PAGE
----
june 15, 2017
how aps linemen get your power back on
preparing for monsoon season
PHOENIX – It’s 11:00 at night and Scott Kahrs’ phone is ringing. He
rushes to get dressed as thunder cracks and rain slams into the windows of his
home. Soon enough, Kahrs is headed into work. For
an APS troubleman, this is just a day on the job. A former troubleman and
lineman who now supervises crews in Phoenix, Kahrs knows firsthand what storm
season means for people working on the front lines at APS.
“At APS there are more than 6,000 people dedicated to keeping the
lights on, but when the power is out, getting it back on is never simple,” said
Kahrs. “You may see a crew on the side of the road next to a broken pole, but
before we can fix it, we have to call Arizona 811 to dig, get a new pole
delivered to our location, and assemble the proper team to fix the
Line work is a dangerous job. In addition to the safety of APS crews,
Kahrs is always focused on the safety of customers. “Many times, if a wire is
down, there is no way to tell that it is energized. You can’t see it, smell it,
or hear it; it doesn’t look any different than any other wire, but it is
actually energized,” Kahrs said. “Assume every line is energized and stay at
least 100 feet away.”
customers to follow these five tips to stay alert and safe when storms
informed. Sign up for outage alerts at aps.com
and download the APS mobile app for Android
and iPhone users. The app provides quick access to many tools including the APS
outage map and APS social media feeds. The outage map will provide customers
with the most up-to-date information during power outages.
ahead. A little preparation can go a long way when it comes to safety.
Create an emergency supply kit that contains non-perishable food items, water,
a first-aid kit, a car charger for mobile phones, flashlights, extra batteries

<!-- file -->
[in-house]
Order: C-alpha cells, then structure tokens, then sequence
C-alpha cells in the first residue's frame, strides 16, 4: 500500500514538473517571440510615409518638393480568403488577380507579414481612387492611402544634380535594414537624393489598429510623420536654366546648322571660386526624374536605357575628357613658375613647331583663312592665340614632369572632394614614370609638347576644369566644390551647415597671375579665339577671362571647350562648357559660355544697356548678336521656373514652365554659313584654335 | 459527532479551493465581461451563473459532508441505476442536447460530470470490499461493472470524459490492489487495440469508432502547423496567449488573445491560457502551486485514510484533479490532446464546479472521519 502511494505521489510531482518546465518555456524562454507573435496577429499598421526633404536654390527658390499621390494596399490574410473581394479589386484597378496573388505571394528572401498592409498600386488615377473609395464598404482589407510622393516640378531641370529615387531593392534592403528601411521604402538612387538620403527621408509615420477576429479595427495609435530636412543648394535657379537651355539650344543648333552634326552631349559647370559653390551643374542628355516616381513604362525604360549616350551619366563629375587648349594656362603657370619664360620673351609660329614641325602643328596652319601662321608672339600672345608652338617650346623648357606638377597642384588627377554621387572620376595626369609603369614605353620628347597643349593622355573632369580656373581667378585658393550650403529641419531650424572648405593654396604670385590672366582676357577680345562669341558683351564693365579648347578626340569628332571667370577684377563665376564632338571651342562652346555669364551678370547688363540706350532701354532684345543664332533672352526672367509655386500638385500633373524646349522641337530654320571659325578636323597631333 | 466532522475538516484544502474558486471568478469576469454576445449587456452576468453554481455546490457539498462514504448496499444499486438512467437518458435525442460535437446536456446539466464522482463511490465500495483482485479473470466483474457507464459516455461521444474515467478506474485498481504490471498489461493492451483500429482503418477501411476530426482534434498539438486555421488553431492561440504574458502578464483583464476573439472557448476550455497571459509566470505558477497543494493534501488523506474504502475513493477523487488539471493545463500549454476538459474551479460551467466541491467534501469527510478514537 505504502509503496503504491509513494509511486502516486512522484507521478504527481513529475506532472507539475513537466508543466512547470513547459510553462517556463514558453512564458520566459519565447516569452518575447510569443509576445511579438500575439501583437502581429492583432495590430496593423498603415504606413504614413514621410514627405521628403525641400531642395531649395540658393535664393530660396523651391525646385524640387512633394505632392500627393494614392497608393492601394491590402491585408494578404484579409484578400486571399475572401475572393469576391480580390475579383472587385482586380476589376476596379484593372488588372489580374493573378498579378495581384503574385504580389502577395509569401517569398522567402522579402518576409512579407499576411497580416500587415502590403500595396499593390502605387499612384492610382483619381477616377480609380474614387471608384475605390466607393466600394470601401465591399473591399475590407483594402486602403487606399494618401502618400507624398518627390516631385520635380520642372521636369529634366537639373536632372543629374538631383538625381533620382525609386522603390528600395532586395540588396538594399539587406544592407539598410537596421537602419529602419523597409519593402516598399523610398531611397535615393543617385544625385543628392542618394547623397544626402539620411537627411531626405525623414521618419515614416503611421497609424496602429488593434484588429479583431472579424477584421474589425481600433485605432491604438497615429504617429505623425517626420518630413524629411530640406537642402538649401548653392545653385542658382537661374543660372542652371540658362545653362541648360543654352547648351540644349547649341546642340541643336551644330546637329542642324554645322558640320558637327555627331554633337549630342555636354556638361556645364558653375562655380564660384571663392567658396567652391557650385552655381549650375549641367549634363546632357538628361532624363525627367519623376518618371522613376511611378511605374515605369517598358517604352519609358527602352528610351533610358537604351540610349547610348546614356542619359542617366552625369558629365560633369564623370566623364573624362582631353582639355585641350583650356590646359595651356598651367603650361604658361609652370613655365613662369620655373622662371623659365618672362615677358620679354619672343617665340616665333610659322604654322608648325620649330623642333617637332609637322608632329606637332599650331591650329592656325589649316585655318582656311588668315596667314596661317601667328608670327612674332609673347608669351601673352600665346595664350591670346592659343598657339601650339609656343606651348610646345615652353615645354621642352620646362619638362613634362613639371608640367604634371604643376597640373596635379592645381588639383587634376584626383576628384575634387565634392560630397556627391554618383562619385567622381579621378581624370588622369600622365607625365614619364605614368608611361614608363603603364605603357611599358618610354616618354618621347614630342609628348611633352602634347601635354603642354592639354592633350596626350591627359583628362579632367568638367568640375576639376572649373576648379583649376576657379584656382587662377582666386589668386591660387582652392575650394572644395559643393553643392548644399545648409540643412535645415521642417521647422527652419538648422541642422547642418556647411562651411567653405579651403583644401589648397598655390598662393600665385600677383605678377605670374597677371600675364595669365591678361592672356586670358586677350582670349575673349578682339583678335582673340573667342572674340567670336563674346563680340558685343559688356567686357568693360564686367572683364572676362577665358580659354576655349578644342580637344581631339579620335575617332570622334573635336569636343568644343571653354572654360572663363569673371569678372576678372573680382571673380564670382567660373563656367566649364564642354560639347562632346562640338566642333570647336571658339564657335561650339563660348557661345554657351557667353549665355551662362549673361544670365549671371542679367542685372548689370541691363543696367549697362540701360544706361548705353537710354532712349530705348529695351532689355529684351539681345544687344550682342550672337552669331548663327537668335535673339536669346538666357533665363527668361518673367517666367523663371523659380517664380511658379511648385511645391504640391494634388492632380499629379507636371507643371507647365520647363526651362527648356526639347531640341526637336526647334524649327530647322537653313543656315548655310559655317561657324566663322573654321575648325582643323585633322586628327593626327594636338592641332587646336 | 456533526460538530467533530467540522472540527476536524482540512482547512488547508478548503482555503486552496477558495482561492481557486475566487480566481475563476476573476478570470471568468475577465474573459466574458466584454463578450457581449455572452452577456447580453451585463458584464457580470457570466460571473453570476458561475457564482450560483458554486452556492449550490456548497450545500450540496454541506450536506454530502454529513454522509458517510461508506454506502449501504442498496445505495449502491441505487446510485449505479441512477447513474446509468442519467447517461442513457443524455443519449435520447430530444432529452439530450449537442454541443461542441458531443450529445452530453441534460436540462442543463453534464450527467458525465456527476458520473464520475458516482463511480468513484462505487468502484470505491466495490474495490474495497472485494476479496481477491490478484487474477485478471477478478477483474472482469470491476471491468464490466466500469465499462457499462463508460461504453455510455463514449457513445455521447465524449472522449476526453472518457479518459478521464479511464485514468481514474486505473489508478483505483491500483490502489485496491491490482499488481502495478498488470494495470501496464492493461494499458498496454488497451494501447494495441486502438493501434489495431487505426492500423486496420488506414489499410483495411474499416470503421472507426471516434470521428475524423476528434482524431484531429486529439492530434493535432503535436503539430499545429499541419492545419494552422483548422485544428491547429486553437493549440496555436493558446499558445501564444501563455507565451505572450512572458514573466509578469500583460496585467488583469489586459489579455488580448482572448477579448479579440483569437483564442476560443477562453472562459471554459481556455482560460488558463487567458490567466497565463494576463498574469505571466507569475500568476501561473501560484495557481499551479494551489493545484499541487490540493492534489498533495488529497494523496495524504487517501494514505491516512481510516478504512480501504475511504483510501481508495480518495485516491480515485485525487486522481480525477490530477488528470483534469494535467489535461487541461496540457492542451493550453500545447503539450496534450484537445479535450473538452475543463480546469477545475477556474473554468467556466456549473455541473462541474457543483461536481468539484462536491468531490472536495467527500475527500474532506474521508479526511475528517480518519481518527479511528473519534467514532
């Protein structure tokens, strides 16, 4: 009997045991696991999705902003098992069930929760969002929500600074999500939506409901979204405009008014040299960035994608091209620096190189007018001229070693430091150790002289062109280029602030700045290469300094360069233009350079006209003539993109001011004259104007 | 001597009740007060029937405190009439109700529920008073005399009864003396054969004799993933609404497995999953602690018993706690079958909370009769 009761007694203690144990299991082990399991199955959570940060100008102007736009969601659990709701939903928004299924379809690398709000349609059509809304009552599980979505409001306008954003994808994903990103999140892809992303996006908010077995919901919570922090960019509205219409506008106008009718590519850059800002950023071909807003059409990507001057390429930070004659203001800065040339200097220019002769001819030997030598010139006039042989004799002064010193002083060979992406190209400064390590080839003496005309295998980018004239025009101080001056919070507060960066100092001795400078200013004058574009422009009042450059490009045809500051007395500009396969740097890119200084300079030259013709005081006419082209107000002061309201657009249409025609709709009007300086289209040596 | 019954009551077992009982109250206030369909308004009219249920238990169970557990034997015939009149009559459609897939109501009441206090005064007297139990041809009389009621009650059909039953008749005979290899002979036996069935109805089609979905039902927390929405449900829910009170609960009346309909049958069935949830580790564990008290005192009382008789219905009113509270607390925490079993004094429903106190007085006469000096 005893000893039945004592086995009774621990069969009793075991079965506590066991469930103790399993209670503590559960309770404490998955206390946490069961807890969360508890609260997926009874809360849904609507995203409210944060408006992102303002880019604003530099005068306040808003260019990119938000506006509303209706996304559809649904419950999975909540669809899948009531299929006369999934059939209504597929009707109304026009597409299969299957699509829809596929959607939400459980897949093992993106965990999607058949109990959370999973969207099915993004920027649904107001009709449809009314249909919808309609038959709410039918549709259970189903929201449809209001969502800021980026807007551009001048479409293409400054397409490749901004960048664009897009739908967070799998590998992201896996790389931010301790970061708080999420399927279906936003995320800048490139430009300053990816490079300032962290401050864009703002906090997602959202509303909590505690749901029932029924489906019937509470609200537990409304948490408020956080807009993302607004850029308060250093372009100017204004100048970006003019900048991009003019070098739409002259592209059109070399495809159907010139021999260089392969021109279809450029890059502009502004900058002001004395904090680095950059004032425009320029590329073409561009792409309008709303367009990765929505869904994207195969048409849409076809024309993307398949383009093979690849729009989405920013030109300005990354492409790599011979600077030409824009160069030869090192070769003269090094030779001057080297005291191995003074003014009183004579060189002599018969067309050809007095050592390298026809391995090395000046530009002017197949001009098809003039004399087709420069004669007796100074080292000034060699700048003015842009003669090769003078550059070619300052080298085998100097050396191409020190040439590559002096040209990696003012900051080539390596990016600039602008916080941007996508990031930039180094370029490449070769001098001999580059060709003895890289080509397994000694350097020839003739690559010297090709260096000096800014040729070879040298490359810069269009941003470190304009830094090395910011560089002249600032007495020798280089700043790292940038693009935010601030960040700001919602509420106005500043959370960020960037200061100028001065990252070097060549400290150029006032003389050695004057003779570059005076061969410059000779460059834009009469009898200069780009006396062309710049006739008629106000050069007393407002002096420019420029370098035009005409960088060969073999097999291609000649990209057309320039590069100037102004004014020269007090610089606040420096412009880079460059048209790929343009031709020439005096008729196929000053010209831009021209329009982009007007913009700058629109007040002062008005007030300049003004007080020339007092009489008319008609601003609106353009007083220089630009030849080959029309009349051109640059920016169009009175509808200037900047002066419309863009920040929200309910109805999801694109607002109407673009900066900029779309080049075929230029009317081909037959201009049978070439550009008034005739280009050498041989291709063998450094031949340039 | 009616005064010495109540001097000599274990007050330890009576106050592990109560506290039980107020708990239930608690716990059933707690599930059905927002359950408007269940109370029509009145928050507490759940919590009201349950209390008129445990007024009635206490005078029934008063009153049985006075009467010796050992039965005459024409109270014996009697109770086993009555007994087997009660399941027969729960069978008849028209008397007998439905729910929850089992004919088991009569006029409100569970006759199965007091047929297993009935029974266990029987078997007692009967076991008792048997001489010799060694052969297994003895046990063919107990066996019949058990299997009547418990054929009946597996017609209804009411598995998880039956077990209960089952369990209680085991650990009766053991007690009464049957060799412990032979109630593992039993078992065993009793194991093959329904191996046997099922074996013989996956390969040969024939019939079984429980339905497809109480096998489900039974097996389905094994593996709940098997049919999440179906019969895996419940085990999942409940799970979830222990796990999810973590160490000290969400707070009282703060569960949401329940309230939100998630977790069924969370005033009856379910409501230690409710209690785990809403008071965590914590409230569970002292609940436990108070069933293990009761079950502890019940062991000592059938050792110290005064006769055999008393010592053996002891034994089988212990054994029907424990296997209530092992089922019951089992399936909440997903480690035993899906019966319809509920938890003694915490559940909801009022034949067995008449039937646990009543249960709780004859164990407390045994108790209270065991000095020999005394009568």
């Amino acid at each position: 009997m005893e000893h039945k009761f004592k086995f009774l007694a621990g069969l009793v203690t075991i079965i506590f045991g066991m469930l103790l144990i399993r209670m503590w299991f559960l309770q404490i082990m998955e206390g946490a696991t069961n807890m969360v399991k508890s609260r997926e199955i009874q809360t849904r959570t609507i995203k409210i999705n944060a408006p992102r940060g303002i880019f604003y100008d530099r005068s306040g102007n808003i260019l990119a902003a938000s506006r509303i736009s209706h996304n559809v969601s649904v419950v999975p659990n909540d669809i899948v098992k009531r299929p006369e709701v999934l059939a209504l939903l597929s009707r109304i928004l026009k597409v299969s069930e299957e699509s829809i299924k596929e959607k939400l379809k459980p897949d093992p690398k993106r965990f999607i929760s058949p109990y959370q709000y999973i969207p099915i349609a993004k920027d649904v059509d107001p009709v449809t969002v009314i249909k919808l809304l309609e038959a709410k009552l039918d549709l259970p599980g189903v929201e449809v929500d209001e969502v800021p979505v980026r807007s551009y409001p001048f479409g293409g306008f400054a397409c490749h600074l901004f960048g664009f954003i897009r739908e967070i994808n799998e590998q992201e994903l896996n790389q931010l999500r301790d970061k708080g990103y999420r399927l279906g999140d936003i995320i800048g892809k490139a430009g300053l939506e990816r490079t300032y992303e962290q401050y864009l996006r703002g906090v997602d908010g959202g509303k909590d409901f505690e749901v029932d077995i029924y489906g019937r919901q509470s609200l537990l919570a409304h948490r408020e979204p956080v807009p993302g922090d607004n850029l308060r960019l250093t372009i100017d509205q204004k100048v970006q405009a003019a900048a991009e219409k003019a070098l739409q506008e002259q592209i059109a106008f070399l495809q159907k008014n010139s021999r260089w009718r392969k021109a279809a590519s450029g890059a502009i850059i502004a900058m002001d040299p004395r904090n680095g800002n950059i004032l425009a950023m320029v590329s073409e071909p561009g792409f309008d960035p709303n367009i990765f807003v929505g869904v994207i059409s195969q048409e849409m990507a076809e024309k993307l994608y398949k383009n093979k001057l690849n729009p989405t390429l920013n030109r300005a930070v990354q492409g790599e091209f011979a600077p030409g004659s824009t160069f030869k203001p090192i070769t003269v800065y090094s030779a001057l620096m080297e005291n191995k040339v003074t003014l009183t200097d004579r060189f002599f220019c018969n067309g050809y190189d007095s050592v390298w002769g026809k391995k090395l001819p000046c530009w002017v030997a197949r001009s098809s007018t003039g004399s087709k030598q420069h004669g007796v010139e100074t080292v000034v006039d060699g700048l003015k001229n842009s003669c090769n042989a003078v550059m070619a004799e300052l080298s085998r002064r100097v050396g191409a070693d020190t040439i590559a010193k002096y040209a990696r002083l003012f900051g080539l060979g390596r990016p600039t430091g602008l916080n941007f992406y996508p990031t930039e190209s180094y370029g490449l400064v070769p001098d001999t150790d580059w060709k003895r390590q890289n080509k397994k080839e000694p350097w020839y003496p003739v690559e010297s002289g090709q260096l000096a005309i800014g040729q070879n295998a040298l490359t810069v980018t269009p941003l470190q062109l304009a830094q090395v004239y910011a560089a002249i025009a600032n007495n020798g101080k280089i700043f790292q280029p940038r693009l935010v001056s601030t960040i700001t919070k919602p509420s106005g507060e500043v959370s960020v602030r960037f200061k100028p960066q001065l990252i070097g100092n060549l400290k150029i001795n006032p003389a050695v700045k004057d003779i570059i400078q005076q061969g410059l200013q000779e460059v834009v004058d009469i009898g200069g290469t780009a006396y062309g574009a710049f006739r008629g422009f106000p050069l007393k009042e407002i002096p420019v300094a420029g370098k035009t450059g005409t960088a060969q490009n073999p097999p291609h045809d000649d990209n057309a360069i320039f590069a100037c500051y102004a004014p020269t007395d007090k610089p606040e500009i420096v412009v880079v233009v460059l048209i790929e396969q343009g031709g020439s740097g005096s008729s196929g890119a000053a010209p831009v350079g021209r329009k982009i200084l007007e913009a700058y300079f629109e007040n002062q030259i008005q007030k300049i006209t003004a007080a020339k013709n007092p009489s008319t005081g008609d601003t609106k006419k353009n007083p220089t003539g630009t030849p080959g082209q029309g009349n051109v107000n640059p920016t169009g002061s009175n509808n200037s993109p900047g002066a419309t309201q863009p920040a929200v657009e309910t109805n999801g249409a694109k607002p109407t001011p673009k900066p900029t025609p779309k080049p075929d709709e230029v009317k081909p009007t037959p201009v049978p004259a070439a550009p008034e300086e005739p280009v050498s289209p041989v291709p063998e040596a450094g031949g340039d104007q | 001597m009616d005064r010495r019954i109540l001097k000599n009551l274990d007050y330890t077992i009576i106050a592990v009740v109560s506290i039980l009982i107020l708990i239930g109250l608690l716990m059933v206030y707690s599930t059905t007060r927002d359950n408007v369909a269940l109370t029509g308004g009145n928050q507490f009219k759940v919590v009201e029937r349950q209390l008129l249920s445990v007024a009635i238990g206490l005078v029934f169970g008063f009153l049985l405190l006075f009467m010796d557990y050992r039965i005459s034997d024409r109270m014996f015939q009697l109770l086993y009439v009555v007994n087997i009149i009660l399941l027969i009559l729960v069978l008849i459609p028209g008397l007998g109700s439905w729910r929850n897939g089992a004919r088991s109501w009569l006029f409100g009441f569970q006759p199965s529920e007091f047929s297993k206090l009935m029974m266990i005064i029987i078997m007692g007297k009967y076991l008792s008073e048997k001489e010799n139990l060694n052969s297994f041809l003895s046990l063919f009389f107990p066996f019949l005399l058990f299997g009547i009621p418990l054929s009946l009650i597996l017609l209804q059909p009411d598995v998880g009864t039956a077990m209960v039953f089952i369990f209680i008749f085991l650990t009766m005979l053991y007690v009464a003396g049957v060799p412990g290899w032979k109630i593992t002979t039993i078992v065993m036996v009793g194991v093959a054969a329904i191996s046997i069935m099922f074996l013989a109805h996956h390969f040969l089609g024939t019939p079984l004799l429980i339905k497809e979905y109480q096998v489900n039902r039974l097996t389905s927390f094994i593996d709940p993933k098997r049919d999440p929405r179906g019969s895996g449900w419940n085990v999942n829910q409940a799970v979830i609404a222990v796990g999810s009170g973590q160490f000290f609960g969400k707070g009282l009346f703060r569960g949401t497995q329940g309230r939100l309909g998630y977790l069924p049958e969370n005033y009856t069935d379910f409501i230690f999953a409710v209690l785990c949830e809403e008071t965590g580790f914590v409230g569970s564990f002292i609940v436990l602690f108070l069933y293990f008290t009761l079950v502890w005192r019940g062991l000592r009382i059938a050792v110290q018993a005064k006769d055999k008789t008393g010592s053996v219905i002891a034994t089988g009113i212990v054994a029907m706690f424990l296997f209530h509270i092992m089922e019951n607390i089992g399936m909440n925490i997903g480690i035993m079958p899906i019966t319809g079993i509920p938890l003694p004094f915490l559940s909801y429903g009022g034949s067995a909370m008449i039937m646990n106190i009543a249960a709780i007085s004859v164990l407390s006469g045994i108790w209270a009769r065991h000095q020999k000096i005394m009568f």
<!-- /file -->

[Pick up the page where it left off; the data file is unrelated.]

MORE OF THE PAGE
and any necessary medication.
away from all downed lines. Treat any downed line as if it is energized and
keep at least 100 feet away. If you see a downed line, call 911 first and then
power lines free and clear. Call APS if you notice a tree too close to APS
power lines. APS will send a forestry representative to assess the situation
within 10 business days. APS prunes or removes trees that are growing into
high-voltage electrical distribution and transmission lines along streets,
alleys and easements.
safe on the road. If your vehicle comes into contact with a downed power
line, stay inside the vehicle, remain calm, call 911 and then call APS.
According to Kahrs, the long hours of work come with rewards. “After making repairs and closing a switch,
you can see lights come on across a neighborhood,” said Kahrs. “I take a minute
to think about how we just got the power back on for 100 or 200 people who have
probably been uncomfortable, sweating and worried. Electricity is such an
important piece of our lives, and you don’t realize how much you rely on it
until it’s out,” he added. “Sometimes we hear cheers from people when they
finally hear their AC kick back on. That is just a happy sound.”
For information about a specific outage or to report a service
interruption, APS asks customers to call 855-OUTAGES or visit aps.com.
about 2.7 million people in 11 of Arizona’s 15 counties, and is the Southwest’s
foremost producer of clean, safe and reliable electricity. Using a balanced
energy mix that is nearly 50 percent carbon-free, APS has one of the country’s
cleanest energy portfolios, including both Palo Verde Generating Station and
renewable energy. The company is also a proven leader in introducing technology
and services that offer customers choice and control over their energy
consumption. With headquarters in Phoenix, APS is the principal
subsidiary of Pinnacle West Capital Corp.